HKTV is back in the broadcasting business – sort of – after Hong Kong’s independent regulator issued an amended mobile TV license to its mobile TV unit, HKMTV, that allows it to change its transmission technology from DTMB to DVB-T2 Lite.
Background: In 2013, HKTV – founded by self-styled telecoms maverick Ricky Wong – failed to attain one of the new TV broadcast licenses being issued by the Office of the Communications Authority (OFCA). The decision was highly controversial, and Wong cried foul over the process – not least because HKTV had already invested in numerous TV productions for its TV channel.
Wong launched HKTV as an OTT video service in 2014, but also decided to launch HKTV using the mobile TV license he had purchased from China Mobile Hong Kong, but the CA blocked that move because that license doesn’t allow broadcasts to TVs in the home unless the number of homes reached is less than 5,000. More to the point, because CMHK’s mobile TV service used DTMB (Digital Terrestrial Multimedia Broadcast) – a digital standard for regular free-to-air TV – HKTV couldn’t guarantee that only mobile devices would use the service.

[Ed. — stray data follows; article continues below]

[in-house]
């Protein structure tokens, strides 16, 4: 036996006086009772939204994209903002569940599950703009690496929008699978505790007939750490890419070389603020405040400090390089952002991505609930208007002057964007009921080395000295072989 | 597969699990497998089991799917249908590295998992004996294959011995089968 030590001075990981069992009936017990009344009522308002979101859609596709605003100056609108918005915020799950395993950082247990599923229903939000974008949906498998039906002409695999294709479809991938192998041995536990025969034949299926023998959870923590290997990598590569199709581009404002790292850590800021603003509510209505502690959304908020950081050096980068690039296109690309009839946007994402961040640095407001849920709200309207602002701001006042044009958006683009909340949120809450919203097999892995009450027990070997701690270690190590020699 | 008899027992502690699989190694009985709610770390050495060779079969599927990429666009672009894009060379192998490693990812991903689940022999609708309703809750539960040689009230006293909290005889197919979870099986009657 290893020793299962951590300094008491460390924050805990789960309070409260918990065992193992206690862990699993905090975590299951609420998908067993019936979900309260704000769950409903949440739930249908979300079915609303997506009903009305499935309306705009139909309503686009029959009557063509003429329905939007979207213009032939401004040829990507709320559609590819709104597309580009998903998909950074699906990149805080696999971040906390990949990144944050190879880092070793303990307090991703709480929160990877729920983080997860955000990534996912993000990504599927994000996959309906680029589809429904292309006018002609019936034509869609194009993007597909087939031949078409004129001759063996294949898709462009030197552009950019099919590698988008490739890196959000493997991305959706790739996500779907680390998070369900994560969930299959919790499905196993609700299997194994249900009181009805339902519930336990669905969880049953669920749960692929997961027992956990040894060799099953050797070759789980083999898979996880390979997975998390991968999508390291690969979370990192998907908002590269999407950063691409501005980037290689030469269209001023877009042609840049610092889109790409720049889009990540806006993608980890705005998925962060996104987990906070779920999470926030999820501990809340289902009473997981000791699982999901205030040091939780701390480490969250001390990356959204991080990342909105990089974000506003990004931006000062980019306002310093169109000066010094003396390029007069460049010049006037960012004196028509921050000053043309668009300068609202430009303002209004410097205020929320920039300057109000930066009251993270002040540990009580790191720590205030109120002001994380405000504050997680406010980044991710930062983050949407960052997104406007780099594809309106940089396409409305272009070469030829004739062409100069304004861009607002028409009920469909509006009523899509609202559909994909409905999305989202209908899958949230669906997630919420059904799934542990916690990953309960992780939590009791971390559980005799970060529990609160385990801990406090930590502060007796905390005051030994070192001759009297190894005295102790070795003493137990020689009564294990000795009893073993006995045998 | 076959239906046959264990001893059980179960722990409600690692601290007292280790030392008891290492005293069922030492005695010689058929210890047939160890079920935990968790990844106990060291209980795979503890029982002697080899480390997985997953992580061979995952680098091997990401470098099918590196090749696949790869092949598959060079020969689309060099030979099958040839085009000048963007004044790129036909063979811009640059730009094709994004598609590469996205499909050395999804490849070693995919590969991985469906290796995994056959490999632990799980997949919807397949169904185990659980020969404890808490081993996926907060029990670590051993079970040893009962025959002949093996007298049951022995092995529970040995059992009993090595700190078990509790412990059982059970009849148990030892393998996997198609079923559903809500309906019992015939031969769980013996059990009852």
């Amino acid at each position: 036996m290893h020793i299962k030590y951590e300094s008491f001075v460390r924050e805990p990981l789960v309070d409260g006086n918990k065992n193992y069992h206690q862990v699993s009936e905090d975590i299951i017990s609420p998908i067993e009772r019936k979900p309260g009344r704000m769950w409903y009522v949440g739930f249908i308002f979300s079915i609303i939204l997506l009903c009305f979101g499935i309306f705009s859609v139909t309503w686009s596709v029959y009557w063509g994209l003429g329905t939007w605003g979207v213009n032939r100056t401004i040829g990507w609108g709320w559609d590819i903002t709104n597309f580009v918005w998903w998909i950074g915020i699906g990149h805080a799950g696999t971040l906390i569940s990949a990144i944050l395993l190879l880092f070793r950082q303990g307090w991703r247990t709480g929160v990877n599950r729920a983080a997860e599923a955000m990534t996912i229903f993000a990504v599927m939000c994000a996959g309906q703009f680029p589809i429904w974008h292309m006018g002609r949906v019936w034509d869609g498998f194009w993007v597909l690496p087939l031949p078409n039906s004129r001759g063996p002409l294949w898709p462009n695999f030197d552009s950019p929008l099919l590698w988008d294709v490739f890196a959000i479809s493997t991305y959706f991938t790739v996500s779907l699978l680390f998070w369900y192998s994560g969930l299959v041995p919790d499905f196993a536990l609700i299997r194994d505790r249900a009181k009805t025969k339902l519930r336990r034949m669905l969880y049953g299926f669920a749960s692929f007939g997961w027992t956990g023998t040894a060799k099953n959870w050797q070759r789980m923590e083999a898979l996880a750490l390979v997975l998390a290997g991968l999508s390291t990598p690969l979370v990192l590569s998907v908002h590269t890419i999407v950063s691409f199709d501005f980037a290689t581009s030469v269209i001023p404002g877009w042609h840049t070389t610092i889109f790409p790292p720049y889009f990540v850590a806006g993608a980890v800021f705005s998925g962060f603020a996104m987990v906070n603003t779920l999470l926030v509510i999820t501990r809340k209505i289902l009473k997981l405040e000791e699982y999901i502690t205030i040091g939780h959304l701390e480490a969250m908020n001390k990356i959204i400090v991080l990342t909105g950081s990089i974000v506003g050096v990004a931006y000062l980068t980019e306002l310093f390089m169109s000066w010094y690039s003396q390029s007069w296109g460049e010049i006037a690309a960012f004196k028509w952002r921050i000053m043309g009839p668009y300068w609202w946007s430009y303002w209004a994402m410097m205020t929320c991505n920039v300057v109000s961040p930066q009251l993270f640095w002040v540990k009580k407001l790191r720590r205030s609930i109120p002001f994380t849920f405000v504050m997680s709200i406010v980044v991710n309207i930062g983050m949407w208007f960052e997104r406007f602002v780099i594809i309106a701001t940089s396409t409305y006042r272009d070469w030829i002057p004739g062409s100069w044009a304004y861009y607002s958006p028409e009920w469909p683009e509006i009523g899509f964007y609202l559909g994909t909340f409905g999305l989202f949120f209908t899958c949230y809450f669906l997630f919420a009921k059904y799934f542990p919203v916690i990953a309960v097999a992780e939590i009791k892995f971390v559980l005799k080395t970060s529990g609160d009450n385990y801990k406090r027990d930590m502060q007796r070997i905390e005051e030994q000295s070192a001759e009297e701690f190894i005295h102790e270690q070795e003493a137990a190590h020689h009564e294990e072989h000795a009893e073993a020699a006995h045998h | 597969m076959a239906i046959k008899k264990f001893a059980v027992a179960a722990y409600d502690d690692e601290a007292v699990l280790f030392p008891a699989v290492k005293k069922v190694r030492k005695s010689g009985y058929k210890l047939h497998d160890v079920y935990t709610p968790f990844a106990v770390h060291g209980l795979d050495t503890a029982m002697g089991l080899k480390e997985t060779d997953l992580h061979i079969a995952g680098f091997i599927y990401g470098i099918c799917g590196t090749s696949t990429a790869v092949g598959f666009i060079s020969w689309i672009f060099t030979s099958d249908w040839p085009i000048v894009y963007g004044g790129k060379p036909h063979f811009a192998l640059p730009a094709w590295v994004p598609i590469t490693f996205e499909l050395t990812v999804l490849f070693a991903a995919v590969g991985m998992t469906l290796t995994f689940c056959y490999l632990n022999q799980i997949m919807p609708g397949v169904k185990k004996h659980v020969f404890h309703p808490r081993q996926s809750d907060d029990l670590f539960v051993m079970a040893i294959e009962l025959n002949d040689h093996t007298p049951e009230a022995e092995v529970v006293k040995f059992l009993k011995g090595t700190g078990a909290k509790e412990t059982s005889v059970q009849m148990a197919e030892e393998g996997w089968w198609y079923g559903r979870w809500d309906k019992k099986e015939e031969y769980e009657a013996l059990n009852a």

Since the 2015 mobile TV court decision, according to the CA, HKMTV has been meeting with the CA to work out a way to switch from DTMB to DVB-T2 (the terrestrial version of the DVB satellite broadcast standard) – specifically, the T2 Lite profile for mobile TV broadcasts.
Last month, HKTV submitted a finalized technical proposal detailing the transmission arrangements, system parameters and the technical specs for implementing T2 Lite in a manner that complies with CA regulations and the 2015 court ruling.
The CA approved the proposal on Thursday and issued an amended mobile TV license to HKMTV, clearing the way for the broadcaster to make the tech switch and launch mobile TV services using the 8 MHz of spectrum it’s already been assigned.
Under the new license, HKMTV will implement T2 Lite within the next 12 months, although it will have to meet a plethora of conditions before it launches commercial services, to include encrypting all TV program signals to ensure that its service can only be accessed by portable or mobile devices and receivers authorized by the CA for mobile TV services, and making sure its encryption system is strong enough to prevent unauthorized access (and has a system in place to detect it).
HKMTV will have to demonstrate to the CA that its proposed encryption mechanism, mobile receiving devices and conditional access/parental lock features all work as planned before it can launch service. It will also have to demonstrate that its transmitting equipment won’t interfere with other broadcasting/telecommunications services.
The new license is good until the spectrum expires at the end of August 2025. The CA reminded HKMTV that renewal wouldn’t be automatic or guaranteed, although after all Wong has gone through to get this far, he likely doesn’t need reminding.